Maverick’ Revived Box Office But Pales Compared To Great War Films — Column – Deadline

Having paid my $8.50 to see Top Gun: Maverick last weekend, my local cineplex inadvertently improved my appreciation of the film. For three minutes the sound clicked off and, minus dialogue, I was instantly caught up in the soaring jets, hyper-caffeinated cast and the durable charisma of its star. Then sound returned, the story unfolded and reality set in: This is not really a plot but a superbly crafted business plan, half video game and half military recruitment film. It’s the perfect structure for a Tom Cruise genre-bashing blockbuster.

Historians may ultimately cite the movie as a turning point — the film that reignited audiences, young and old, to pay homage to their movie palaces. FiIm critics may also single out the Top Gun sequel as a defiant reinvention of the classic war genre.

Does it measure up to the classics? Sure it does, but only Cruise would set out to design a combat epic that lacked a specific enemy and hence a focused rooting interest. Or that marginalized jeopardy, sex and even gore – all the stuff that’s characterized war films going back to Paths of Glory.

War movies are built around a mission, and Cruise’s is to train two teams of F-18 pilots to steer through mountainous terrain and take out a uranium enrichment facility (we don’t know whose). Will Cruise survive the attacks of those anonymous jet pilots swerving towards him? Will he and his students face challenges beyond the intense stripped-to-the-waist football games played on a serene beach?

Sure they will. But the release date of Top Gun: Maverick also coincided with publication of a new book reminding us once again of the “classic” approach to war movies — in this case, a film titled The Best Years of Our Lives. The driving force behind it was Samuel Goldwyn, a legendary independent producer who, personally and professionally, represented the polar opposite of Cruise.

In 1944, Goldwyn was weary both of war and war movies, but fascinated by the traumas faced by returning veterans trying to re-assimilate into small-town America. The war had essentially destroyed them. In nurturing his project, Goldwyn took the steps mandated for filmmakers of that era: He bought the film rights to a bestselling novel titled Glory For Me by MacKinley Kantor. He then paid Kantor to write a screenplay, despite the fact that his novel had been written in blank verse.

Disappointed by the outcome, Goldwyn next approached an accomplished playwright, Robert E. Sherwood, to do a rewrite under the supervision of the distinguished filmmaker William Wyler (Roman Holiday). The new script was exemplary, if somewhat literary. But even as Best Years was in pre-production, Goldwyn was in talks with stars like Fredric March, Dana Andrews and Myrna Loy, warning them that they would be playing characters who were desperately damaged, even suicidal. One recruit was Harold Russell, whose actual war injury left him wearing hooks in the movie where his hands had been.

The Best Years Of Our Lives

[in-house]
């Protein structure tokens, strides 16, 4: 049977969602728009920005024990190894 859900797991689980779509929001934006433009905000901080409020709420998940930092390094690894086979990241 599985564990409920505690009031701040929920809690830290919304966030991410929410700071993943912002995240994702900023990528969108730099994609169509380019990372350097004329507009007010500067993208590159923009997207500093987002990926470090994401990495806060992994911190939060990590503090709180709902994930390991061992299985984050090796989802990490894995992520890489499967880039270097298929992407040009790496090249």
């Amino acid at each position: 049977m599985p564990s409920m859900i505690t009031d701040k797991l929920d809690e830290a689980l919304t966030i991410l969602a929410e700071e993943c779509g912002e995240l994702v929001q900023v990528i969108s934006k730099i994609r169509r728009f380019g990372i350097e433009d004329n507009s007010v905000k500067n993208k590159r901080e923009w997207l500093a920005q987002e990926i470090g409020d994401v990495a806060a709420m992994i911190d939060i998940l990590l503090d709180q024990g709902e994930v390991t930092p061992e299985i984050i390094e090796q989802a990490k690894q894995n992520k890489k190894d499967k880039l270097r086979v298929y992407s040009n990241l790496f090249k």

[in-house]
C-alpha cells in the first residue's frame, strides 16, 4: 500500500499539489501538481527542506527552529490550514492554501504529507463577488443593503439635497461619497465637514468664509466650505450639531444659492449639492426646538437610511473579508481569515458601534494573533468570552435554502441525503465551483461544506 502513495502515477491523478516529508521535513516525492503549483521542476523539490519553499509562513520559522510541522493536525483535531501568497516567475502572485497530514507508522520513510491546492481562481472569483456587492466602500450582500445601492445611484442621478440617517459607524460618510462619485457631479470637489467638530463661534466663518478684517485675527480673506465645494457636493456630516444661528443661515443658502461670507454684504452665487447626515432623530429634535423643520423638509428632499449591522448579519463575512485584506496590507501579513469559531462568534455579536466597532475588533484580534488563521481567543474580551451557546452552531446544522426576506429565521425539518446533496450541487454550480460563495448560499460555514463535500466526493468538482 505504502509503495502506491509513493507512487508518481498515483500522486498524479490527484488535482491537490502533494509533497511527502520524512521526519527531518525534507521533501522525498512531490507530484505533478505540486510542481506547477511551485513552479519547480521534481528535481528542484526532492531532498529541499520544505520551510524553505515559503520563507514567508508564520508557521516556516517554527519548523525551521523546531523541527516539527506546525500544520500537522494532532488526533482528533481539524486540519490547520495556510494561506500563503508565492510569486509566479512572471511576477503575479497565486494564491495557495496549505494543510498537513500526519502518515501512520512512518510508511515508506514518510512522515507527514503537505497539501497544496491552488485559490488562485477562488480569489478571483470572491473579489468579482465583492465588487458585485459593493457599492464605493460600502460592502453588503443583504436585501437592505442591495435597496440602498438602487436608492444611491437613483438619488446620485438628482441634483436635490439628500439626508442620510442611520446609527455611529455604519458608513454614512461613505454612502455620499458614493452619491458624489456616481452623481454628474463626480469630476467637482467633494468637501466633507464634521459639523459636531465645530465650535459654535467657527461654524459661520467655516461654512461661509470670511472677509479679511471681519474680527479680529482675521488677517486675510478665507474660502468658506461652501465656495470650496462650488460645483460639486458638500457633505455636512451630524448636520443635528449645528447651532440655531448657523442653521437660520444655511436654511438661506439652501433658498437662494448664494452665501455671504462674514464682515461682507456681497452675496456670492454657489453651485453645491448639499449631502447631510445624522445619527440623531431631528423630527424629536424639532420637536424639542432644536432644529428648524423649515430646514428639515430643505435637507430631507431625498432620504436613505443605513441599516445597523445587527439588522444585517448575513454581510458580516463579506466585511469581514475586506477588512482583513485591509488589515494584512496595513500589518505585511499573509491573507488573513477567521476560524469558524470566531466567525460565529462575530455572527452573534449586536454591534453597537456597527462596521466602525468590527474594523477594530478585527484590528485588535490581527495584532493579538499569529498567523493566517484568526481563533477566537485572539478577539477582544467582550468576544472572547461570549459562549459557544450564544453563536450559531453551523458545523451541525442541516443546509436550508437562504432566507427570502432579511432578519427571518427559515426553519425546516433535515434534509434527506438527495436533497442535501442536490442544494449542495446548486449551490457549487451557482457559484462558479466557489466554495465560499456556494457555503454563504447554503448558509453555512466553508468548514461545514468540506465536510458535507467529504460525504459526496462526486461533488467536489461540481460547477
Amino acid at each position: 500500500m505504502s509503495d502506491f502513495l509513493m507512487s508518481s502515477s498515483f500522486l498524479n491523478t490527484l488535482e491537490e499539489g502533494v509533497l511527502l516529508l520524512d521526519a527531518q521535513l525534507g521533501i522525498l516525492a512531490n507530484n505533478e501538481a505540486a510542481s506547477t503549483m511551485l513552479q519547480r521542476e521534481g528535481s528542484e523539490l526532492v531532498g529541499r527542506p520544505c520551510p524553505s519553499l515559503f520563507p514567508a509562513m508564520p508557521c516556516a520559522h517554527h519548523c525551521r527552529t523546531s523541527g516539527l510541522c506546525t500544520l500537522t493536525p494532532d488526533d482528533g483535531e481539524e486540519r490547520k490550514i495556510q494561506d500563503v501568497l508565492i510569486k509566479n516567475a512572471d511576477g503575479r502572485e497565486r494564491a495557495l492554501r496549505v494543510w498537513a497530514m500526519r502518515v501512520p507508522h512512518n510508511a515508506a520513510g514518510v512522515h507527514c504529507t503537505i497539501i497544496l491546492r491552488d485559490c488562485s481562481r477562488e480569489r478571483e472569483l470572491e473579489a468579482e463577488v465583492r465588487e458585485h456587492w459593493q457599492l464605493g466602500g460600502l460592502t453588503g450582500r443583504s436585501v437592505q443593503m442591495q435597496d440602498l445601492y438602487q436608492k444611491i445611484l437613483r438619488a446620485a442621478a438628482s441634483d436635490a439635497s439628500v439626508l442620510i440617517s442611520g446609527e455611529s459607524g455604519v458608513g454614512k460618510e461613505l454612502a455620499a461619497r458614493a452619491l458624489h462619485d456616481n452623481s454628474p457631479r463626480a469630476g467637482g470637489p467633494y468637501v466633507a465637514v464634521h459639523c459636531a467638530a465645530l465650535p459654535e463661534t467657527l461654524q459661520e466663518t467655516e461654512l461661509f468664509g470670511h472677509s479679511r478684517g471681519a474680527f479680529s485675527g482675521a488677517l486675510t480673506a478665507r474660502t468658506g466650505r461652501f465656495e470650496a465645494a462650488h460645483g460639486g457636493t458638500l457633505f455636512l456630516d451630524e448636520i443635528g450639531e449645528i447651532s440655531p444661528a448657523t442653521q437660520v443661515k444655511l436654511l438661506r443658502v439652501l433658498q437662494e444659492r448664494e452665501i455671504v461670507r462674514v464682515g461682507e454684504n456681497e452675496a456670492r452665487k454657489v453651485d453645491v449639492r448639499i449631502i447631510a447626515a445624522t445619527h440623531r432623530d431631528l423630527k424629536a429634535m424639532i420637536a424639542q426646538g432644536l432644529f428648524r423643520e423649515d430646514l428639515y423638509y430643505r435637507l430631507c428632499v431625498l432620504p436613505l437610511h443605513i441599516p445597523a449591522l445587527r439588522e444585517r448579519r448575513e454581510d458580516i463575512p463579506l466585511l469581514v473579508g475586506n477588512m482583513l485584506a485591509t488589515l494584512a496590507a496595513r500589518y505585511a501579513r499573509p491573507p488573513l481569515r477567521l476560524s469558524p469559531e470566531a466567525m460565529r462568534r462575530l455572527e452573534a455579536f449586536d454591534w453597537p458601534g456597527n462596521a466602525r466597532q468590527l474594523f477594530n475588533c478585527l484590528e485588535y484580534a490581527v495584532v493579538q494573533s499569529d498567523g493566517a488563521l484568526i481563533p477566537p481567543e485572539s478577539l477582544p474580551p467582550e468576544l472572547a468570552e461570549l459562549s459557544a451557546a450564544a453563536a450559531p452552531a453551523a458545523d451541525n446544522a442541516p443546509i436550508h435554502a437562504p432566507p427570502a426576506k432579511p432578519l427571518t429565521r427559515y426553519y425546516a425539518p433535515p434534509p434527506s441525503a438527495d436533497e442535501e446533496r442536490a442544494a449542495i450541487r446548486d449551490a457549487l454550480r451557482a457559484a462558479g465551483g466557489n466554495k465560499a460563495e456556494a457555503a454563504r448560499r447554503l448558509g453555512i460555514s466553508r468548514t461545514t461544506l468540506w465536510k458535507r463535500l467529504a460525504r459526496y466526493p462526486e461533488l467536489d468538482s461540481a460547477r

Cathy O’Donnell and Harold Russell in 1946’s “The Best Years Of Our Lives”

Stubborn and iconoclastic, Goldwyn ignored rumors that his film would be too dark for filmgoers. Joseph Breen, the prudish chief of the Production Code, decreed that the first cut of the movie was also too sexy; he even timed the kissing scenes with a stopwatch.

Their apprehensions proved false: The film became a critical and box office hit, winning seven Oscars including Best Picture (its impact is detailed in Alison Macor’s new book, titled Making The Best Years of Our Lives).

Almost a century later, to be sure, Tom Cruise would pursue a vastly different course in developing his film. There would be no bestselling novel; no distinguished playwright. Several layers of writers were called upon to contribute to Maverick: Credits list five who based their work on characters created by two other writers who in turn were “inspired” by real-life individuals introduced in a 1982 magazine article.

The final product had to pass muster not only with the code (or its contemporary equivalent) but also with the tough Media Office of the Department of Defense.

Resolution of geopolitical issues remain more ambiguous. China’s censors, always prickly about war movies, have not as yet either approved or rejected Cruise’s blockbuster, while Tencent, a major Chinese financier, quietly backed out of its important financial commitment early in production.

So has the movie worked? It’s been scoring robustly on charts reflecting audience and critical acceptance. Critics by and large are paying obeisance to Cruise’s formidable skills as a filmmaker. But as John Anderson wrote in the Wall Street Journal, the movie compounds his worries “about where movies are going and the lack of creativity making its way on screen.”

In a Cruise movie, war is an exercise in detached exhilaration. It is not an ominous prelude to Best Years. At one moment in Top Gun: Maverick, a superior officer studies Cruise’s confident grin and says, “I don’t like that look.” To which Cruise responds: “It’s the only one I got.”

“The look” will be good enough to satisfy millions of ticket buyers.

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